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Rieco v. Bronsburg

United States District Court, M.D. Pennsylvania

April 5, 2018

LT. BRONSBURG, et al., Defendants



         I. Background

         On January 11, 2013, Plaintiff, Dwayne L. Rieco, an inmate formerly confined in the Retreat State Correctional Institution, Hunlock Creek ("SCI-Retreat"), Pennsylvania[1], filed the above captioned civil rights action pursuant to 42 U.S.C. §1983. (Doc. 1). Plaintiff named as Defendants, Lt. Bronsburg, Sgt. Maustellar, Captain Fowler, Correctional Officers Osmullski and Ferretti and Dr. Chiavacci. Id.

         Plaintiff alleged that on January 3, 2013 he was subjected to excessive force in violation of the Eighth Amendment prohibition against cruel and unusual punishment when he was forcibly removed from his cell. Id. Plaintiff further claims that the purpose of moving him to a different cell was to house him to a cell-block that is not monitored by video cameras, which is violative of the Due Process and Equal Protection Clauses. Id. Plaintiff also alleges that his legal materials were illegally seized in violation of the Fourth Amendment during the cell extraction, Id. In addition, Plaintiff contends that he was issued a false misconduct for allegedly kicking and punching his cell door, and threatening an employee in retaliation, Id.

         Subsequent to the cell extraction, Plaintiff sought treatment from Defendant, Dr. Chiavacci, alleging that a guard stomped on his foot. Id. Plaintiff claims that Dr. Chiavacci told Plaintiff he would have to wait until the next day to be X-rayed and offered him a bandage and Tylenol. Id.

         On March 28, 2013, the Corrections Defendants filed a motion to dismiss the complaint for, inter alia, Plaintiffs failure to exhaust administrative remedies. (Doc. 28). On April 8, 2013, Dr. Chiavacci filed a motion to dismiss Plaintiffs complaint. (Doc. 32). In response to Defendants' motions to dismiss, Plaintiff filed a motion to file an amended complaint. (Doc. 38). Plaintiffs motion to amend was granted and Defendants' motions were dismissed as moot. (Doc. 52).

         On December 26, 2013, Plaintiff filed his amended complaint, (Doc. 57), which was stricken from the docket for failing to comply with the Federal Rules of Civil Procedure. (Doc. 61). Plaintiff filed another amended complaint on August 11, 2014. (Doc. 65). Plaintiff named the following SCI-Retreat employees as Defendants: Facility Manager James McGrady, Psychiatric Doctors Kapoza and Jeddick and Psychology staff member Maureen Matiska, and Physicians Assistant Clemens and Maintenance Supervisor Harding.

         Rieco alleged that on January 17, 2013, he was "retaliated against and (sic) all Defendants by an actual fraud falsified a petition to unlawfully commit [him] under §7302" and that he was "not notified of their malicious intent by our courts." (Doc. 65). Plaintiff claimed, however, that he "was not a clear and present danger and petition §7303 was withdrawn for a lack of evidence and witnesses." Id. Thus, he was "not subject to involuntary treatment and released from SCI-Graterford Mental Health Unit." Id- Plaintiff filed the instant action claiming his "due process, equal protections (sic) were violated and an act of malfeasance was commissioned against [him] for a non penological interest by a malicious prosecution and §3703 hearing was not processed within the scope of 120 hours but was 288 or more in violation of [Plaintiffs] due process official oppression." Id.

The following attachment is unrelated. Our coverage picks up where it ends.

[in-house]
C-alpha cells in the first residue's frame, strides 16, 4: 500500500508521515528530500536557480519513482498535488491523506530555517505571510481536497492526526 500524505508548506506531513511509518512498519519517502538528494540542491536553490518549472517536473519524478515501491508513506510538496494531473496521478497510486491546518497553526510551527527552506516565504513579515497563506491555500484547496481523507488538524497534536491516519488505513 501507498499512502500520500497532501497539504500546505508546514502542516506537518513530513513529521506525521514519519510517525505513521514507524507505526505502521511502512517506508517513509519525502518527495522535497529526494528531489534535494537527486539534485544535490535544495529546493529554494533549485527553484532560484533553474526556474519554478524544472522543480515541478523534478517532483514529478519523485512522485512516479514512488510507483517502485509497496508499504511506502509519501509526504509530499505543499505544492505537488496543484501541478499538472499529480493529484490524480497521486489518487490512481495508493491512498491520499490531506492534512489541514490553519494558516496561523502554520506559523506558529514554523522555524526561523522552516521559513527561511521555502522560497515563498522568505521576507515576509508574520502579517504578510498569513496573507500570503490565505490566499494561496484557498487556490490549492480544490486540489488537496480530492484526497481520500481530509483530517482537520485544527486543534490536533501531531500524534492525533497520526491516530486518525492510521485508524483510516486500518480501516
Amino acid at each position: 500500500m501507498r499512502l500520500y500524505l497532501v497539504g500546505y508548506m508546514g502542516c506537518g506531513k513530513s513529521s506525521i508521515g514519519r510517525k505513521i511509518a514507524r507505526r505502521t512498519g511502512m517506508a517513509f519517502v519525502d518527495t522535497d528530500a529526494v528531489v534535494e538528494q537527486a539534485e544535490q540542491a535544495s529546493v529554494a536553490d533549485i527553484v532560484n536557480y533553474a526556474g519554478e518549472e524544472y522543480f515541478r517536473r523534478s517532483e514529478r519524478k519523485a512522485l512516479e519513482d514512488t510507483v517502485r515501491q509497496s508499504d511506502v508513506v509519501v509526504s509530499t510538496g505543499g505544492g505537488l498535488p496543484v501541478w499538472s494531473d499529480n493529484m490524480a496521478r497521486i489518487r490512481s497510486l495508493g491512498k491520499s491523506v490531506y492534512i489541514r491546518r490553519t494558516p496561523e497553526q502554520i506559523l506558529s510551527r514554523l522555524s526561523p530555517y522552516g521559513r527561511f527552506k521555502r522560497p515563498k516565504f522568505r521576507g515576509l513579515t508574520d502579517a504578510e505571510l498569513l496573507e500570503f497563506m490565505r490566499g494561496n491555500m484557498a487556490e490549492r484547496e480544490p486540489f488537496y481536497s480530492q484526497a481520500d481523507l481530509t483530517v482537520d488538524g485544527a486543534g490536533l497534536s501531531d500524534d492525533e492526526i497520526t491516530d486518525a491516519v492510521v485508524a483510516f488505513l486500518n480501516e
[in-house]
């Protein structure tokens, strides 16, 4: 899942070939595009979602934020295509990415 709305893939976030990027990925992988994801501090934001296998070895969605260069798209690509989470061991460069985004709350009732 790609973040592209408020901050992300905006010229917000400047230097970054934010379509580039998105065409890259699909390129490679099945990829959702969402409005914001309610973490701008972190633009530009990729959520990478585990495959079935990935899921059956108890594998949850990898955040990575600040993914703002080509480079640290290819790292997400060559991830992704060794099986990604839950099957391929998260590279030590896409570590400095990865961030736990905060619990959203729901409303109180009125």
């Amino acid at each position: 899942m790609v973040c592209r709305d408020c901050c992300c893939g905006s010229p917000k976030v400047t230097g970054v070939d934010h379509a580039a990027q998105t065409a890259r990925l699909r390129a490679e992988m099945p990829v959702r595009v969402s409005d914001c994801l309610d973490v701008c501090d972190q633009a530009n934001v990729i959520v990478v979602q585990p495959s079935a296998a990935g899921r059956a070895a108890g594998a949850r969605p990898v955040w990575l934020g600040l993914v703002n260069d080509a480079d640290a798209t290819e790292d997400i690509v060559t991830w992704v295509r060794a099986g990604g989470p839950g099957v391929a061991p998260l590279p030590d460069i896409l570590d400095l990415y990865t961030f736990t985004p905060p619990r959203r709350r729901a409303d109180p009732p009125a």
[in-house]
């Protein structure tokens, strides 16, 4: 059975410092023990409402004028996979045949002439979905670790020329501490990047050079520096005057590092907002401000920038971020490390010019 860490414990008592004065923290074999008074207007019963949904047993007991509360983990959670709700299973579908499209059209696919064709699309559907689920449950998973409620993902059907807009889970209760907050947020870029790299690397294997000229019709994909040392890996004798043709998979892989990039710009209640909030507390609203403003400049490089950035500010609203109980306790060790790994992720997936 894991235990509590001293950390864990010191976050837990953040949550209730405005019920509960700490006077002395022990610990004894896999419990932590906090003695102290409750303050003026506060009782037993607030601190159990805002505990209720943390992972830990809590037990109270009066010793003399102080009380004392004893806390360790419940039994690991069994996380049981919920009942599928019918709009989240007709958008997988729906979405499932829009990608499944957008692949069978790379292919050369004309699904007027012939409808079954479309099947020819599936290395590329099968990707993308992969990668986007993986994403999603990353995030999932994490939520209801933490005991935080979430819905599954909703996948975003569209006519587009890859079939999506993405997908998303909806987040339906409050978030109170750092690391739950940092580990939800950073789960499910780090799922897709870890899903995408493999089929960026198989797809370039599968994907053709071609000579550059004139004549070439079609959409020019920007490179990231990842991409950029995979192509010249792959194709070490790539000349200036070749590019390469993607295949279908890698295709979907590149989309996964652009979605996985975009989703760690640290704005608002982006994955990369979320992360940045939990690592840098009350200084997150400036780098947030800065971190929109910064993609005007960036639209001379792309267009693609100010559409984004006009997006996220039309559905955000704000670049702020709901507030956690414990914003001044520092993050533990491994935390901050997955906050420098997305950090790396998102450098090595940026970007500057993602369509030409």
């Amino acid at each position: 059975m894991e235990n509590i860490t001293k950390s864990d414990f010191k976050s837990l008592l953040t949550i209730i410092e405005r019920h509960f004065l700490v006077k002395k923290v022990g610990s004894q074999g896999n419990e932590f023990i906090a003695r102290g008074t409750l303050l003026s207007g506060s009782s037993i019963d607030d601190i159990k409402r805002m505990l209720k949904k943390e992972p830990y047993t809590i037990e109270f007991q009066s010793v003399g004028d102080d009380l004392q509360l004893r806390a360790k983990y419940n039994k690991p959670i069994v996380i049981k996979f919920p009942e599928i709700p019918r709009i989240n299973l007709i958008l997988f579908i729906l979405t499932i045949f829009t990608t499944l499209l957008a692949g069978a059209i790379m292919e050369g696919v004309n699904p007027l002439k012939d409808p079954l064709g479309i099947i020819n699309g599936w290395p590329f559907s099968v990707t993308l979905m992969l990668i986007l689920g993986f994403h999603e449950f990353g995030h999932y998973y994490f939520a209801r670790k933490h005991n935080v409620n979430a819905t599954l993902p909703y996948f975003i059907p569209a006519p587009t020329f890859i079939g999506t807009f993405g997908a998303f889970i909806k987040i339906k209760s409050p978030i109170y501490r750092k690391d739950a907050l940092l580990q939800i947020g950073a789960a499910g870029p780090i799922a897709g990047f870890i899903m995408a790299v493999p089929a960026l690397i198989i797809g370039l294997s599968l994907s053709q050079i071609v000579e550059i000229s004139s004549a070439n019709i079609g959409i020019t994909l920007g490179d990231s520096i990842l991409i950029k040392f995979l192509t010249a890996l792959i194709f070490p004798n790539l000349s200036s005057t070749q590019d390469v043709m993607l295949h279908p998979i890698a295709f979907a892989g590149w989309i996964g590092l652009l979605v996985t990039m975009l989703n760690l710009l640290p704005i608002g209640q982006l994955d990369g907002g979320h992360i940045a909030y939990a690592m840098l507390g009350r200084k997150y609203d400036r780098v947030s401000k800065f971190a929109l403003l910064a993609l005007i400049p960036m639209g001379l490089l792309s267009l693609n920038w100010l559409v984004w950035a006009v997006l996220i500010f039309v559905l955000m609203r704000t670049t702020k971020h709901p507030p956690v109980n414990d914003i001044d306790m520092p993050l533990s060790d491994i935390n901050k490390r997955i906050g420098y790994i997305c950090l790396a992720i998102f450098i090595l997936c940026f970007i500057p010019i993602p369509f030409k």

For relief, he sought compensatory and punitive damages, as well as "release from mental health program" and criminal charges against Defendants, resulting in loss of their positions. Id.

         Defendants responded to Plaintiffs amended complaint with separate motions to dismiss. (Docs. 66, 83).

         By Memorandum and Order dated March 30, 2015, the Court granted Defendants' motions to dismiss Plaintiffs amended complaint for failure to allege personal involvement of all Defendants, failure to allege a cognizable violation of the MHPA and for failing to allege claims of retaliation, malicious prosecution or official oppression. (Docs. 86, 87).

         On April 21, 2015, Plaintiff filed a notice of appeal to the United States Court of Appeals for the Third Circuit. (Doc. 88)

         In an April 12, 2017 mandate, the United States Court of Appeals for the Third Circuit affirmed in part and vacated in part, this Court's March 30, 2015 Memorandum and Order. (Doc. 97). While affirming the dismissal of all claims raised in Plaintiffs amended complaint, the Third Circuit remanded with instruction that "the District Court should adjudicate the Eighth Amendment claims raised in Rieco's original complaint." Id. Specifically, the Court of Appeals found that "Rieco's original complaint is well-pleaded, his Eighth Amendment claims are not frivolous on the face of the complaint, and it is clear that he did not intend to abandon them." Id.

         By Order dated April 13, 2017, the instant action was reopened, Defendants Sgt. Maustellar, Captain Fowler, Lt. Bronsburg, and Correctional Officers Osmullski, Ferretti and Teasdale were reinstated as named Defendants and the ...

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